Big European venture capital firms Jeito, Forbion, and Inkef Capital have teamed up to propel the local radiopharmaceutical scene by investing €80M in the Belgian firm Precirix.
Europe has a long history of expertise in the development of radiopharmaceutical drugs. One of the pioneers in the field was Advanced Accelerator Applications (AAA) in France. AAA — now part of Novartis — brought to market one of the best-known radiopharmaceutical drugs, Lutathera, for the treatment of types of neuroendocrine tumors in 2018.
“[Radiopharmaceuticals] have been around for many decades,” said Ruth Devenyns, CEO of the Belgian radiopharmaceutical firm Precirix. “There was quite a bit of time before we saw product successes.”
The increasing commercial and clinical potential of radiopharmaceuticals has led to growing big pharma and investor interest in the last decade. This week, Precirix became the latest radiopharmaceutical biotech to get big venture capital (VC) support. The firm raised €80M in a Series B round led by European life sciences heavyweights Inkef Capital, Jeito Capital, and Forbion.
According to Sabine Dandiguian, Managing Partner at Jeito, the three VCs came together and were excited by the potential of Precirix’s antibody technology in radiopharmaceuticals. “We wanted to build a European champion,” she added.
The core design of radiopharmaceutical drugs consists of a cancer-seeking drug attached by a linker molecule to a radioactive chemical that can destroy cancer cells. The carrier molecule can be anything from small molecules to monoclonal antibodies. Small molecule carriers can typically access more cancer sites than can antibody carriers, but they bind more weakly to their targets.
In the case of Precirix, previously known as Camel IDS, the cancer-seeking component is a fragment of an antibody found in animals from the camelid family, which includes llamas and camels. These antibody fragments bind to their targets as strongly as regular antibody drugs but can access more cancer sites like a small molecule.
The round proceeds will let Precirix complete a phase I/II trial of its lead candidate radiopharmaceutical to treat late-stage breast and gastric cancer. The treatment is also expected to tackle cancer that has spread to the brain, where patients need more therapies urgently.
“[Our technology] can enter brain lesions when there is a leak in the blood–brain barrier,” said Devenyns. “Can small molecules do that as well? Yes, but there aren’t any that are as precise that can actually target as well as we can.”
Precirix plans to develop its platform technology by tinkering with different linker molecules and manufacturing processes. Like with many radiopharmaceutical drugs, the company can also use one radioactive molecule on the carrier to image the cancer and another radioisotope to kill the tumor; this blend of treatment and imaging is known as theranostics.
“You can attach to this carrier whatever radioisotope you wish,” said Dandiguian. “It’s a platform, a new generation in radiopharmaceuticals.”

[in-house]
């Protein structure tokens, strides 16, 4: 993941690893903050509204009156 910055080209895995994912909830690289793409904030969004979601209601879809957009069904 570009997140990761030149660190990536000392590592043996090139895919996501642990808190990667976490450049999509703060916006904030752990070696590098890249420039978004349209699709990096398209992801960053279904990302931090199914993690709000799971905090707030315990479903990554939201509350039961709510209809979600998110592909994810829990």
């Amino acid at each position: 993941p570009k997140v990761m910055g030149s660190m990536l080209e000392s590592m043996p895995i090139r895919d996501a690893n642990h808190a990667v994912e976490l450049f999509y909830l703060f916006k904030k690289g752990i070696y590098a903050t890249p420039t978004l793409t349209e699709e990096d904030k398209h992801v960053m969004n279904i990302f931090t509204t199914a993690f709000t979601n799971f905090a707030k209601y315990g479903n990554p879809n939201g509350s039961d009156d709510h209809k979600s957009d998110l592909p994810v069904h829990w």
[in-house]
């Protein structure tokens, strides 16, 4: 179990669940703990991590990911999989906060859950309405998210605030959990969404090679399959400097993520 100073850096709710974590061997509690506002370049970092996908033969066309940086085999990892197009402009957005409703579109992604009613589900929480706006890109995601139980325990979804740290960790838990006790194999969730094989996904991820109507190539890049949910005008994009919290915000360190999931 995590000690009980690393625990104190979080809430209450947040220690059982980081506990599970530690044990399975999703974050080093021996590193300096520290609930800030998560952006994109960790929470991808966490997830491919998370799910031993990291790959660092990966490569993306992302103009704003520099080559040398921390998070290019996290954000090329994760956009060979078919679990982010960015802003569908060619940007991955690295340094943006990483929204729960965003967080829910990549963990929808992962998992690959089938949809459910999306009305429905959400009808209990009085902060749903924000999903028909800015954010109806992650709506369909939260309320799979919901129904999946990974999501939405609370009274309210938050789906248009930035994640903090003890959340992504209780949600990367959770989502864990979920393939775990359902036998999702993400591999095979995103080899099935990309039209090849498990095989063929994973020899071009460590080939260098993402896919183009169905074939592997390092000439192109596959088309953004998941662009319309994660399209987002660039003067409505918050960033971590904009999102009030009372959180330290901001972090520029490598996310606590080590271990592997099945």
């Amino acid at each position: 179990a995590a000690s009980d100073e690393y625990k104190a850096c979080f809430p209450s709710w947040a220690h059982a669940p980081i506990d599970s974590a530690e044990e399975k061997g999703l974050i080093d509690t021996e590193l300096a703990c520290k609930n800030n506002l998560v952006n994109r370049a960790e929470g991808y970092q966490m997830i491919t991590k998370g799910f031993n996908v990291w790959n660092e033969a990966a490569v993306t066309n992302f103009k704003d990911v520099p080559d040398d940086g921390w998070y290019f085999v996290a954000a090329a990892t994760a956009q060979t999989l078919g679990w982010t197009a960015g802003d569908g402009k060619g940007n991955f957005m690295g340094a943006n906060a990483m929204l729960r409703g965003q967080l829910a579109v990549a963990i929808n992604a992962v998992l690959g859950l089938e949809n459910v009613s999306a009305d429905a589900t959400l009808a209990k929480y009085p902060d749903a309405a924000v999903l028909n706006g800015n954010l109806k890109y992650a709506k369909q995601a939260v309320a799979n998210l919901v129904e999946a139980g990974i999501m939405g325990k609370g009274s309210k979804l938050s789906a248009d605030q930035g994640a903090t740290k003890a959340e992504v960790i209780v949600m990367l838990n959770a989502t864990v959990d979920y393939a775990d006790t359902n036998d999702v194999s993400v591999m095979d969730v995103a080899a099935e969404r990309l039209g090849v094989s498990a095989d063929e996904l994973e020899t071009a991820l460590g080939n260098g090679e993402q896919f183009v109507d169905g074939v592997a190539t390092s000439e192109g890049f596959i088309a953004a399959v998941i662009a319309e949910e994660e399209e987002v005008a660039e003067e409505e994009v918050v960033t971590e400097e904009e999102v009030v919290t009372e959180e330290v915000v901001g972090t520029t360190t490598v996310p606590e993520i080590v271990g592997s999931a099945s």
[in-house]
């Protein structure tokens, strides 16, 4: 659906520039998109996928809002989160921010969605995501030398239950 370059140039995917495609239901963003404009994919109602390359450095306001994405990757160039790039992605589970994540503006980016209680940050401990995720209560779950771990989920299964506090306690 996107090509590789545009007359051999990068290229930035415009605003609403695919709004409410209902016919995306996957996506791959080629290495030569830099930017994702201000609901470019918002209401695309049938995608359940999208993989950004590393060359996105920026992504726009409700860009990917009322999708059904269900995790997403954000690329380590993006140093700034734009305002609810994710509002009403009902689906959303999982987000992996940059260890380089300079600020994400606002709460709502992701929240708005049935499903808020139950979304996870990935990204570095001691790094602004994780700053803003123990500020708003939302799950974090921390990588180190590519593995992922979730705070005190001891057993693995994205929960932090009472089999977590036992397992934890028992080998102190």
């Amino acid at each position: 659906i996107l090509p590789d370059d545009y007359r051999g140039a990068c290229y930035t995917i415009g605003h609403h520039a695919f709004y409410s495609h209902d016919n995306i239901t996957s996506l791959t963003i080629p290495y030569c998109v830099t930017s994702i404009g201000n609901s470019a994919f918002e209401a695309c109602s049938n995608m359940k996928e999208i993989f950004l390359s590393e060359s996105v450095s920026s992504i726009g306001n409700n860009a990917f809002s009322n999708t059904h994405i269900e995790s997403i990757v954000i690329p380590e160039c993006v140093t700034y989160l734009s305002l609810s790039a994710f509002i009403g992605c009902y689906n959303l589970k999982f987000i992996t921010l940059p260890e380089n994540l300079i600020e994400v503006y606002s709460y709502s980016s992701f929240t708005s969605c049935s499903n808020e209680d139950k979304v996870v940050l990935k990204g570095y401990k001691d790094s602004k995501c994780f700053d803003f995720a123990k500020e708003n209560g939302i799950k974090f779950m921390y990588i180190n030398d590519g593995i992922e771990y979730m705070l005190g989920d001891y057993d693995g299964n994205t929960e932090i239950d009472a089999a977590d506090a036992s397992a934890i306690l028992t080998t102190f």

Novartis’ AAA continues to be one of the leading figures in radiopharmaceutical development, with a candidate in phase III. Other players running phase III trials of radiopharmaceutical drugs include Telix Pharmaceuticals in Australia and ITM in Germany.
Many upstart firms are aiming to maximize the cancer-killing power of radiopharmaceuticals while minimizing side effects. One rising star is RayzeBio in the US, which raised €89M ($108M) in a Series C round last year. RayzeBio is developing radiopharmaceutical drugs that emit a form of radiation called alpha; most current radiopharmaceuticals deploy beta radiation. According to RayzeBio, alpha radiation can blast nearby tumor cells without affecting healthy tissue close to the tumor site.
As radiopharmaceuticals are distinct from conventional drugs, the logistics and manufacture of these drugs are typically less advanced in many hospitals. The growing momentum in radiopharmaceuticals development may allow more centers to roll out facilities able to supply and administer the drugs.
“The more you see big actors developing and deploying radiopharmaceuticals … the more we will open the market and this new hope for patients,” said Dandiguian.
While Europe has abundant experience with radiopharmaceuticals, the continent typically lags behind the US when it comes to commercialization.
“Technology-wise if you look at the drugs that came to market first, like Lutathera or Xofigo, they are actually European developments,” said Devenyns. “If you look where these drugs are mostly being sold and being commercialized, it’s more on the US side.” She added that logistics and reimbursement across the different regions were likely factors in this difference.
The decision by Jeito and other European VCs to establish a European radiopharmaceuticals champion comes as the war in Ukraine has made many US investors cautious with their European ventures. However, European biotechs in general present big potential for investors.
“There is good science in Europe,” said Dandiguian. “And I would say valuation is low in Europe, so there are good opportunities.”
Cover image via Anastasiia Slynko